posted on April 6th 2015 in Austin CFP Team Posts & Market Commentary with 0 Comments /

COST DEPRECIATION, CARS, AND UBER

As a Certified Financial Planner® professional, I’ve been talking with clients about cost depreciation for years. The concept can be a little difficult to grasp, but it’s perhaps most clear when discussing automobiles, new cars in particular. Surely you’ve heard that when you drive your new car off the lot, it’s already depreciated—and that’s true. You take the biggest hit in the first year you own a car, during which it may lose up to one-quarter of its value.

 So, you must be thinking, what does this have to do with Uber? This company has a great business model, for unlike cab companies, it doesn’t have to purchase vehicles and it has no driver payroll. Those who drive Uber cars are responsible for the capital cost (the car), insurance, gas and maintenance. They are seemingly attracted by Uber’s recruitment ads, which tout the opportunity to make a lot of money—but is that really possible?

I lease a Ford Expedition, and I’m well aware of the cost per mile I incur to drive this vehicle. Averaging it over the three-year lease, including gas, maintenance, insurance and my monthly lease payment, my out-of-pocket expenses are about 80 cents a mile (higher in the first year—perhaps over $1 a mile—and decreasing over time).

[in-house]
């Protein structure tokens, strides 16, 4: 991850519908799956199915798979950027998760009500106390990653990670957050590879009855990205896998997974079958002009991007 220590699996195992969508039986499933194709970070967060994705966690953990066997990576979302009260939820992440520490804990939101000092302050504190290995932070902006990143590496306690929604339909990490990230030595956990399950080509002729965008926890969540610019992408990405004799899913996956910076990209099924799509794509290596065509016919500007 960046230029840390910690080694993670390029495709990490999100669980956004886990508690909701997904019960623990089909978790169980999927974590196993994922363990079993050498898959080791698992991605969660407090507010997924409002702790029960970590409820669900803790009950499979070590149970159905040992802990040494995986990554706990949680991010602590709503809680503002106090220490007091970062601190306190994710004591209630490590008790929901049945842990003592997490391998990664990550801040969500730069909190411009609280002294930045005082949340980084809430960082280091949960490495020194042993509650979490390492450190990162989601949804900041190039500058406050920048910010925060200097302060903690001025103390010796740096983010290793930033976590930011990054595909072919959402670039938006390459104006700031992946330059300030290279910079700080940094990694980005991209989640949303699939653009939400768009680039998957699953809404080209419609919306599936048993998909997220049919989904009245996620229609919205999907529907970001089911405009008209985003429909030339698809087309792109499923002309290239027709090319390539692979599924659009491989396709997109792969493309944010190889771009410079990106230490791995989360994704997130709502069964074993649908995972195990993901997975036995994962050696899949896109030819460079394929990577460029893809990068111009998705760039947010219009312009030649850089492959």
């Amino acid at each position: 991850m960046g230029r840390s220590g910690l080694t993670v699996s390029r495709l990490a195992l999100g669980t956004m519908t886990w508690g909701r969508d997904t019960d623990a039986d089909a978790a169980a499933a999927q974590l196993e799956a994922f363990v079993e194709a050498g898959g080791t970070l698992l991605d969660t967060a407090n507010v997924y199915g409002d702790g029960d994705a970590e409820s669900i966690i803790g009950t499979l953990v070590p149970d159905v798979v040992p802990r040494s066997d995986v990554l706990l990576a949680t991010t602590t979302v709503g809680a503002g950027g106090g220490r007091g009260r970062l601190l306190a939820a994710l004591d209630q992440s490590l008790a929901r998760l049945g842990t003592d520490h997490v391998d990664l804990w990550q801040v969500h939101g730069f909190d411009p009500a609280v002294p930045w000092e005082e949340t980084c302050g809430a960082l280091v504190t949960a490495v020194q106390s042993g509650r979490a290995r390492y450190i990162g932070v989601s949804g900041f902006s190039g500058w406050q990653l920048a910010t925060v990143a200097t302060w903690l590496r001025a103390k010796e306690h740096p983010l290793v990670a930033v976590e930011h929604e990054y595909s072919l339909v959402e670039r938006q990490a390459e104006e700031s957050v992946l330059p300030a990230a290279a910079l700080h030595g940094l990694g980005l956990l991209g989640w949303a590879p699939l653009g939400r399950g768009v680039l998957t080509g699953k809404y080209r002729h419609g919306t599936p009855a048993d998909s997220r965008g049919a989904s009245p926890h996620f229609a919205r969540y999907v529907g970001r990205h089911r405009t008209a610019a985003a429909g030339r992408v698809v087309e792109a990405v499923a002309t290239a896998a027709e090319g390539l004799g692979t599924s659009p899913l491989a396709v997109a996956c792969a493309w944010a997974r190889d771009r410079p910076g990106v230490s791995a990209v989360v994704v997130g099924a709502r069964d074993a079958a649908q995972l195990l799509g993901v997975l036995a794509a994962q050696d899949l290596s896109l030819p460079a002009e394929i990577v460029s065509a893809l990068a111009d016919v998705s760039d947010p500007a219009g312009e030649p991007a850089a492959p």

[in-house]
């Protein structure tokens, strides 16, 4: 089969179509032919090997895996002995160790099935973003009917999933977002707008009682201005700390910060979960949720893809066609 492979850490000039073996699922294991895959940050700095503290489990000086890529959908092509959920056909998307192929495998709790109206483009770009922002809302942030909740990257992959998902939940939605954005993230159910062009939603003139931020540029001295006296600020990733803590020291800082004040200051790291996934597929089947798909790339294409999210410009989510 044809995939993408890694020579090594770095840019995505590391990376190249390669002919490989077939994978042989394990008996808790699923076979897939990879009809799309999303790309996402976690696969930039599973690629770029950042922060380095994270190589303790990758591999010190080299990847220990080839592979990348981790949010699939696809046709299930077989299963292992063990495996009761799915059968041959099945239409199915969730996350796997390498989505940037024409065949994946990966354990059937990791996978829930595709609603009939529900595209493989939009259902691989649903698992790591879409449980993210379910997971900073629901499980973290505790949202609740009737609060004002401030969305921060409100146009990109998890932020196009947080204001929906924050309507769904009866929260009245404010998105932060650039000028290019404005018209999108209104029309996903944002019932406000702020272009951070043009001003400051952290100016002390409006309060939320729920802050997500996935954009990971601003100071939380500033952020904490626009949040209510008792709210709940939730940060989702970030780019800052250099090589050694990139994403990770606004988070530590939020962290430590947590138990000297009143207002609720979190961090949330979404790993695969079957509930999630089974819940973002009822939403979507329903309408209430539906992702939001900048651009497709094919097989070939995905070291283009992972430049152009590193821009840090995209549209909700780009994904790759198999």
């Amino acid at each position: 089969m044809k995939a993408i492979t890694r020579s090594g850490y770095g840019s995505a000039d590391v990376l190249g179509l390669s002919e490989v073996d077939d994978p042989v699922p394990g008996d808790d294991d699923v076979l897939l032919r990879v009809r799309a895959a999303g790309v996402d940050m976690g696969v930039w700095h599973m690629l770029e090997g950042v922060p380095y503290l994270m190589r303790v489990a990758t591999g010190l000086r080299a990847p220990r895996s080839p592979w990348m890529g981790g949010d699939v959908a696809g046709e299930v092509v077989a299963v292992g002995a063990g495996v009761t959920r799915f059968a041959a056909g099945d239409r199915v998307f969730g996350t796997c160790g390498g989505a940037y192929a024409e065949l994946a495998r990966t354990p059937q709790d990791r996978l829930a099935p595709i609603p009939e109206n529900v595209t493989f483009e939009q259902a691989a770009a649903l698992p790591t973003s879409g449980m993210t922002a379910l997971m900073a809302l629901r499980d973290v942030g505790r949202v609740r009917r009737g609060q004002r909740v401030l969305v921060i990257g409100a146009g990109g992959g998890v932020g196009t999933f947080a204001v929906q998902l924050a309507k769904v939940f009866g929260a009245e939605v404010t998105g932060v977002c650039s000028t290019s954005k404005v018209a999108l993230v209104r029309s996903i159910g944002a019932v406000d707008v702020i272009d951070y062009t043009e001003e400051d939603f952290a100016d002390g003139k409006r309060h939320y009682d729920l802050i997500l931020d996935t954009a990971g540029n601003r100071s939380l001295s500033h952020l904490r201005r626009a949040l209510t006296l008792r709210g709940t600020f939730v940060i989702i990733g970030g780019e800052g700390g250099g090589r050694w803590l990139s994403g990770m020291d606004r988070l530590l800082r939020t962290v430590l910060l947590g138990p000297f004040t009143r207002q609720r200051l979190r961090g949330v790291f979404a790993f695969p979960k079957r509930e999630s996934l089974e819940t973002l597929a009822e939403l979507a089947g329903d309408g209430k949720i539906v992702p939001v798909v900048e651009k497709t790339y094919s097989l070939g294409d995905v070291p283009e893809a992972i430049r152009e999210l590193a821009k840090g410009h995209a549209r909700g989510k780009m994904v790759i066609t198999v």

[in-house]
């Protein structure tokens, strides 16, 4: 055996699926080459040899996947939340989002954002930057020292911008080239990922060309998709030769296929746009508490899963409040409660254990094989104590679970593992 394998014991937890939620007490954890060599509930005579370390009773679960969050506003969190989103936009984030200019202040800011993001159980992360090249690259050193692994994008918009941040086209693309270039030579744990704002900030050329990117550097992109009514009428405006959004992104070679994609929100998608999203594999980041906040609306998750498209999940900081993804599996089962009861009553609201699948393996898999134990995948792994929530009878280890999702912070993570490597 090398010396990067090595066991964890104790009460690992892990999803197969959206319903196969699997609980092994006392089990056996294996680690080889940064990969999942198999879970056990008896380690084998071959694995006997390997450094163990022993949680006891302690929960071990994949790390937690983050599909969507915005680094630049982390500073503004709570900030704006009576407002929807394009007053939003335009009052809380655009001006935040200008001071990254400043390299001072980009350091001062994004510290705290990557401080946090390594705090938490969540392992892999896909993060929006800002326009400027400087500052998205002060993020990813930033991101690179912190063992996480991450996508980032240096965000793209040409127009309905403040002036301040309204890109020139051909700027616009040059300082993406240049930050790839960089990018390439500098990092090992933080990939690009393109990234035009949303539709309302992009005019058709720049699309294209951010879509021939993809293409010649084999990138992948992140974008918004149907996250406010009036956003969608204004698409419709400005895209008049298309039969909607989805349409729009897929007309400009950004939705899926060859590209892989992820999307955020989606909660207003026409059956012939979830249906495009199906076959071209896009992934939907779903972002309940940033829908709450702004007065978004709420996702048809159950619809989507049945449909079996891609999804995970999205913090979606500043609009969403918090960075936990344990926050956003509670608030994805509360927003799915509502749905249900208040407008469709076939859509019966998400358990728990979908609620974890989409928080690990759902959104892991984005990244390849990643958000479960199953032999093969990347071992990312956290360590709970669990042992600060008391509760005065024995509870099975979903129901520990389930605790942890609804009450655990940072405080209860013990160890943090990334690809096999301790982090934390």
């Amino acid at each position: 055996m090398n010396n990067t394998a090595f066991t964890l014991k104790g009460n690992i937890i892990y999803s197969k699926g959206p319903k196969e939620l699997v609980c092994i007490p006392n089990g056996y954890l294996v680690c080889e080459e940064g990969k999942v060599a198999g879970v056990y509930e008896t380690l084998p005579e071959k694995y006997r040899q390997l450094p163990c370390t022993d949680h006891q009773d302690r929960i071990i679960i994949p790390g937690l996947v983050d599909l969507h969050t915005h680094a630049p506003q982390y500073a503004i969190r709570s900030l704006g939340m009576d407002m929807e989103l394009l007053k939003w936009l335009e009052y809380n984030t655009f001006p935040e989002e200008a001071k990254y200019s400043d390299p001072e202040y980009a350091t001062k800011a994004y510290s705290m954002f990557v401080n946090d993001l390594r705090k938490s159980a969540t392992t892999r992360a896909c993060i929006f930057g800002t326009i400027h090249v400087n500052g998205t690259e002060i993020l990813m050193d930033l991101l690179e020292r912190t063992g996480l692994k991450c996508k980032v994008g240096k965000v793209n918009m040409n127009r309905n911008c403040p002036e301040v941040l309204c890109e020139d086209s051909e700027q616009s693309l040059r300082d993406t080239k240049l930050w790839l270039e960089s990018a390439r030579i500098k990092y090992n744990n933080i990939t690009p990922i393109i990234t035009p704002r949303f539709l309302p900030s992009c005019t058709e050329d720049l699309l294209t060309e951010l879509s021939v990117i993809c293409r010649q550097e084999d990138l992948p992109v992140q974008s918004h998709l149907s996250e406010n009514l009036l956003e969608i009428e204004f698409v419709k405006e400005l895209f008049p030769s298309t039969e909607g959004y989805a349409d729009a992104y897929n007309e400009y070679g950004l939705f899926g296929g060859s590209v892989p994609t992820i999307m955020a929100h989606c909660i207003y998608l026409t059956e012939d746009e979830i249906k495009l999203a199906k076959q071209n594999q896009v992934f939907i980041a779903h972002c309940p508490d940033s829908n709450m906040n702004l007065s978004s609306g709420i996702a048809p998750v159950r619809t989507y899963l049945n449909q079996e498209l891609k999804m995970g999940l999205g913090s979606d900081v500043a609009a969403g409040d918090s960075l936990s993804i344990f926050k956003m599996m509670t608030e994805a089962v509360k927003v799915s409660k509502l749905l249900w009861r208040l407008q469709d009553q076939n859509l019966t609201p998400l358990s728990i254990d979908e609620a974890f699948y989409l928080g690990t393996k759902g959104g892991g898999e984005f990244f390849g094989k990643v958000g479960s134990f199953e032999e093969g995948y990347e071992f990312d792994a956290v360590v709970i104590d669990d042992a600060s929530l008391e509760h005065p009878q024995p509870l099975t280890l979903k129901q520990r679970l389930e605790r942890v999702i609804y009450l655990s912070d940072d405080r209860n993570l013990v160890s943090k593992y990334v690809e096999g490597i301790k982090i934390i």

CALCULATING THE REAL COST OF UBER

Back to Uber. The last three times I’ve used the service, I’ve been picked up in new or nearly new cars—not economy cars, either; but cars like a Lexus SUV. That got me thinking: how can these people think they’re making money based on the very real effect of cost depreciation?

Let’s say the Uber driver with a Lexus SUV bought it for $60,000 less than a year ago. It’s depreciating by more than $12,000 during this first year of ownership, and the cost to operate it is going to be at least $1 per mile.

My trip was 30 miles, so my driver’s cost—factoring in the car payment, insurance, maintenance and gas—was about $35. I paid Uber $46, and the driver probably got 40% of that, or $27. Thus, the driver lost $8 on this transaction, because he’s failed to take cost depreciation into account. If he drove a well maintained used car, it might be a different story, but that’s not his reality. 

Do you wonder how cost depreciation might be affecting your financial goals? It’s worth having a discussion about it with your financial planner.

Author: Christopher Van Slyke, CFP®

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